The then Secretary of State of Louisiana, Tom Schedler, wrote to officially say “no” to the Russian Consul General Alexander Zakharov. Schedler said that recent flooding had left his office extremely short-staffed to honor such a visit. Both Oklahoma and Texas also turned down the Russians citing state laws that prohibit it and hoped that the Russians “are able to view the televised election process on November 8, 2016.” He continued quite sarcastically, “It is truly an amazing system.”
In my opinion, Oklahoma, Texas and Louisiana did the right thing. “No!” is “no.” Or better, “No means no!”
In 2008, the reverse had already occurred. When Vladimir Putin heard President Bush demanded that Russian troops “leave Georgia territory immediately”, he did what any sensible leader of a great people would do; he yawned, scratched his belly and ambled over to the Kremlin fridge to see if there were any left-overs from last night’s imperial banquet with the French dignitaries. He may have even smiled wistfully to himself as he peered over the Chicken Kiev and the Siberian cutlets, mumbling, “Nyet! Nyet George; South Ossetia’s future is no longer negotiable.”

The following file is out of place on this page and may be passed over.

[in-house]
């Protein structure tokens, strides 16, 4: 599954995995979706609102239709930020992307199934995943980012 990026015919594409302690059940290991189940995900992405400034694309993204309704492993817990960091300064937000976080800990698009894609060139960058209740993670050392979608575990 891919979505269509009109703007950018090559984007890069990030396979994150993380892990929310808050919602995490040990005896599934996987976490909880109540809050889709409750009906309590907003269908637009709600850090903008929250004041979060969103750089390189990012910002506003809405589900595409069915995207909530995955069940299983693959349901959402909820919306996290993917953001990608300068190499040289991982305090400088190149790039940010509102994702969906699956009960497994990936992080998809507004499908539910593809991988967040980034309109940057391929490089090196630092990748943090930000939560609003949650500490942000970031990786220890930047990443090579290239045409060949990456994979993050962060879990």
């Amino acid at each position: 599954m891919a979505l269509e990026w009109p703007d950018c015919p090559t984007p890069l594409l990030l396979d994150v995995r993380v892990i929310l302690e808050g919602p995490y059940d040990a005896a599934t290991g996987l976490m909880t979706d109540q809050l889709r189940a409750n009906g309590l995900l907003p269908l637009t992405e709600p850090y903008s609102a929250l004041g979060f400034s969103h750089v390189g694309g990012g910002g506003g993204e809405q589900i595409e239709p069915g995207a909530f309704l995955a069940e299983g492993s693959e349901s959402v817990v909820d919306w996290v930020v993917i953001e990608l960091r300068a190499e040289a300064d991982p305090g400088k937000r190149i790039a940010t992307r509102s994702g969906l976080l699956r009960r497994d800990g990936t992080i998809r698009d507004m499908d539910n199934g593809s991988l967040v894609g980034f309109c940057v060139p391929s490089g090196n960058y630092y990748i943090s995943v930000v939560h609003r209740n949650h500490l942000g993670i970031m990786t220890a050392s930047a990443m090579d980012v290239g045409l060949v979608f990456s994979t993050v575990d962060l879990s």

ECOWAS can learn from the leaders of these two nations—truly ‘great’ nations with great people. In the beginning the power of “Daabi” or “A’a” was centered on Russia, but the phenomenon can spread to Ghana and engulf Niger and the rest of ECOWAS. But first we need the twins—“Little Boy” and “Fat Man—” and more! There’s absolutely no reason why we cannot build the bomb. Until Niger can rise up and develop militarily to protect its own borders with its Uranium deposits, it will continue to risk being atomic bombed back into the Caucasian Stone Age. The bomb is the sign of military development. We can no longer go to the negotiating table with the US or Russia without it.